Amazon.com founder Jeff Bezos performed a masterful publicity stunt Sunday when he announced on “60 Minutes” that his company wants to start delivering customer purchases via unmanned aircraft. Bezos unleashed speculation all around the world about how his “Prime Air” service would operate — and, oh, by the way, guaranteed endless water cooler conversations about Amazon on Cyber Monday, the e-commerce industry’s much-hyped equivalent of the Black Friday retail binge. Yet the announcement also puts pressure on the Federal Aviation Administration, which has to determine whether and how to accommodate the kind of drone flights that Amazon and surely other retailers are contemplating.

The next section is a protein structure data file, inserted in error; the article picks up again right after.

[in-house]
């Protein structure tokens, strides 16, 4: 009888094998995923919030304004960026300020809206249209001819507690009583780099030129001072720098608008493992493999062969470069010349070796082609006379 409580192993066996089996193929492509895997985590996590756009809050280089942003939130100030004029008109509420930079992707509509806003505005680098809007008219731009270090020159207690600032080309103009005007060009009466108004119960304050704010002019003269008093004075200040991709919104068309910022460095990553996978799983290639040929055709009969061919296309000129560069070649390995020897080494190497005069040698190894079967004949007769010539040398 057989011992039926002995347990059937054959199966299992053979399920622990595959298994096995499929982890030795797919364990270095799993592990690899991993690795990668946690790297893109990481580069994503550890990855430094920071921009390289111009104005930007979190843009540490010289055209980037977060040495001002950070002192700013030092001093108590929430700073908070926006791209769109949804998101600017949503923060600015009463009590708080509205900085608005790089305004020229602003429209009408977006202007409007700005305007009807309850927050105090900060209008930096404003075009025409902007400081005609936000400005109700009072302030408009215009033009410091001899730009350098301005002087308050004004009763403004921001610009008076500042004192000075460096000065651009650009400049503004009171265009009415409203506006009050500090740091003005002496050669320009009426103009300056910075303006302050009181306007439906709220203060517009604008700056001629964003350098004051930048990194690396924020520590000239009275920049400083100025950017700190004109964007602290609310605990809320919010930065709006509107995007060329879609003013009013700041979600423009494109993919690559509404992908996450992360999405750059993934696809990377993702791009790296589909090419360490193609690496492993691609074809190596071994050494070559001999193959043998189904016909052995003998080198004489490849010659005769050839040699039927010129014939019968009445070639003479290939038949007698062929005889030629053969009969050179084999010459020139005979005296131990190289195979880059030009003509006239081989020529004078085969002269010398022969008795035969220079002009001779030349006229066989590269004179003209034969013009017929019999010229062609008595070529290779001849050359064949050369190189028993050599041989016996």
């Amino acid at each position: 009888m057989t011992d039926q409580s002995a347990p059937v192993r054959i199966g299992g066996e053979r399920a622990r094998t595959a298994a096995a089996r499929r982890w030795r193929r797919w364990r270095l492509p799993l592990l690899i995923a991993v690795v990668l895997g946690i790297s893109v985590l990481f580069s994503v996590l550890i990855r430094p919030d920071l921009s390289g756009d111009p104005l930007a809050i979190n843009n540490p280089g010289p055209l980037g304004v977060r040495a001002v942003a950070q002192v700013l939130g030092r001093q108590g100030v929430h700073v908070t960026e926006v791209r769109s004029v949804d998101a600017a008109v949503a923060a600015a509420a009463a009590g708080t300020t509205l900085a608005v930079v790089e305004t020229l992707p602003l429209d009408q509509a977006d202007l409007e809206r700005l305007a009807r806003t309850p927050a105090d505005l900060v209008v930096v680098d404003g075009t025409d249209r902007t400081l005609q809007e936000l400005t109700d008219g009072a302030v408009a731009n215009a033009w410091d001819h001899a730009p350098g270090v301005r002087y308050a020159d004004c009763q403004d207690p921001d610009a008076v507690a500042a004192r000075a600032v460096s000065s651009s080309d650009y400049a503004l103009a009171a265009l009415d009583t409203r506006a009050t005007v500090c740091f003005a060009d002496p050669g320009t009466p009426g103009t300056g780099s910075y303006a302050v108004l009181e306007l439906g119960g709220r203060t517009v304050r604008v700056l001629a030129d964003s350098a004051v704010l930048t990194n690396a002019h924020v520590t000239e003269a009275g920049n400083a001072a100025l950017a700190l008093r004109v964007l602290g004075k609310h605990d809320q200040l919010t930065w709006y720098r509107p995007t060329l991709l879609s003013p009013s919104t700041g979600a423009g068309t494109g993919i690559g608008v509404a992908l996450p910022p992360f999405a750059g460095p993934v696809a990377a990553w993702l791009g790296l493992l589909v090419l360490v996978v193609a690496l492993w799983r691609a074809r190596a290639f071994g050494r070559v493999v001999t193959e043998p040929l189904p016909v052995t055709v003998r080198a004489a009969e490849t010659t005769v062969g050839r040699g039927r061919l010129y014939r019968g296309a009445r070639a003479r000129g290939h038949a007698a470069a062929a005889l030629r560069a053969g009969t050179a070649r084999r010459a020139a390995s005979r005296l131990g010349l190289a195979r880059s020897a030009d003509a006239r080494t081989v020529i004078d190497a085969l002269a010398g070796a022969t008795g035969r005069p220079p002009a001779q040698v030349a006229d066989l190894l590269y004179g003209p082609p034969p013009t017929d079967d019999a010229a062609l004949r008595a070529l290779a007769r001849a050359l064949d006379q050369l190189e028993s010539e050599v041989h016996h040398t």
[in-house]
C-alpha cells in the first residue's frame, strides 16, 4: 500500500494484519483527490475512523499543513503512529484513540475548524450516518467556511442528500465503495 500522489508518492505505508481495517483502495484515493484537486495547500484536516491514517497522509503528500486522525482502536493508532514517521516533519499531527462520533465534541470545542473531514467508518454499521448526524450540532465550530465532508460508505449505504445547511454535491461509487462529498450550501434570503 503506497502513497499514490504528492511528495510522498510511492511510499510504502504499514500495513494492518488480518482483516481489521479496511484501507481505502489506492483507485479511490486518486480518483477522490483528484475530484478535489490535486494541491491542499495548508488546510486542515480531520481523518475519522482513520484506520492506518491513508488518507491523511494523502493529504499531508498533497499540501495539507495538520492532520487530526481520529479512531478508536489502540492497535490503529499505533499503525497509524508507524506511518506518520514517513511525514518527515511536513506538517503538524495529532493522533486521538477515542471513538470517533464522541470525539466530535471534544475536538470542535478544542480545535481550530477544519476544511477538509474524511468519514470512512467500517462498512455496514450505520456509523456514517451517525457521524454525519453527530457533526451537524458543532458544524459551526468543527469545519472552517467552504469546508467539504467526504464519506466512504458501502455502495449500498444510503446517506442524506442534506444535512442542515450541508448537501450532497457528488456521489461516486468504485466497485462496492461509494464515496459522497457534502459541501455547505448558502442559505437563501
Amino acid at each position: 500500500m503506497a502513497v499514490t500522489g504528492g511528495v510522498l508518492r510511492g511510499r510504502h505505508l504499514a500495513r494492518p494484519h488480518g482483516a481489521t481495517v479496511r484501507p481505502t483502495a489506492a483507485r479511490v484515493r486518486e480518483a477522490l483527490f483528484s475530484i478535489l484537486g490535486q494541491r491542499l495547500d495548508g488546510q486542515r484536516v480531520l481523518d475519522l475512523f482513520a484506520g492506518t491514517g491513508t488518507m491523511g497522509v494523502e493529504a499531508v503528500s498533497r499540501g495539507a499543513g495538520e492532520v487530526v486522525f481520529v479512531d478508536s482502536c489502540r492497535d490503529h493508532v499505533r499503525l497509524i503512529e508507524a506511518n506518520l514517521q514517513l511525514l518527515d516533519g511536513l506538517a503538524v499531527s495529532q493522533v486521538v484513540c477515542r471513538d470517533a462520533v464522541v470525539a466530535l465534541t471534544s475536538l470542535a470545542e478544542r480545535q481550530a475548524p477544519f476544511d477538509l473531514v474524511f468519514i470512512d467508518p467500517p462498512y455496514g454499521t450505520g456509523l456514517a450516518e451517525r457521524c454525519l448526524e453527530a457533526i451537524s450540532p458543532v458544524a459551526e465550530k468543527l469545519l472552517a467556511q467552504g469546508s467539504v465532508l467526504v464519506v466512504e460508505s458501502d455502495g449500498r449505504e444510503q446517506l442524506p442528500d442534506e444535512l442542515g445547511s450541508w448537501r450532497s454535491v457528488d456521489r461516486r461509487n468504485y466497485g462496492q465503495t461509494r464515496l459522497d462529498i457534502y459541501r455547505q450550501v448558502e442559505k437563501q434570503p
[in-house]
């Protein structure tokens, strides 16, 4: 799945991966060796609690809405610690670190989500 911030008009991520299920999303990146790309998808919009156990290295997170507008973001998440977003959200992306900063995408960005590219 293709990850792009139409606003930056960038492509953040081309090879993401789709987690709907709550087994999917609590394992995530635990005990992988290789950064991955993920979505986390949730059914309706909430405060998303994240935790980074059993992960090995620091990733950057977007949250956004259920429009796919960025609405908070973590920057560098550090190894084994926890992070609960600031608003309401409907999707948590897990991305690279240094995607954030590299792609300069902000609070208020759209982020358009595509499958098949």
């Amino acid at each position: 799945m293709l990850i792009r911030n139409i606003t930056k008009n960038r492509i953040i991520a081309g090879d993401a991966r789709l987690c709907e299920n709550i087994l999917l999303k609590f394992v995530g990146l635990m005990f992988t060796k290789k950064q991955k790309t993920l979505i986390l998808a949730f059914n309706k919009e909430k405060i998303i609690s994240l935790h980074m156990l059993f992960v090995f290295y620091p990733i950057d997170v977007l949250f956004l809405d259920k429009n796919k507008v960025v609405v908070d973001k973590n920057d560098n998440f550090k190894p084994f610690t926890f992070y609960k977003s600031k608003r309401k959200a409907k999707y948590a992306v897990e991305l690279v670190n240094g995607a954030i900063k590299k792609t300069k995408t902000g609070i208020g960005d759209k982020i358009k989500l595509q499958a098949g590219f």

If Bezos hadn’t taken this step first, someone else would have; the US military’s widespread use of the devices in Afghanistan and Pakistan has clearly stirred the imaginations of law enforcement agencies and private companies in the United States. The FAA, which has broad authority over air safety matters, just last month offered a “roadmap” for integrating nonmilitary drones into the aviation system. Yet the FAA’s prediction of up to 7,500 unmanned aircraft in the nation’s airspace within five years could prove low should Amazon and its rivals be allowed to take their competition to the skies. Avoiding overhead collisions, not to mention the accidental bombardment of pedestrians with verbose novels, will become an urgent matter. Prime Air may not pan out, but the aviation agency would be wise to plan for it anyway.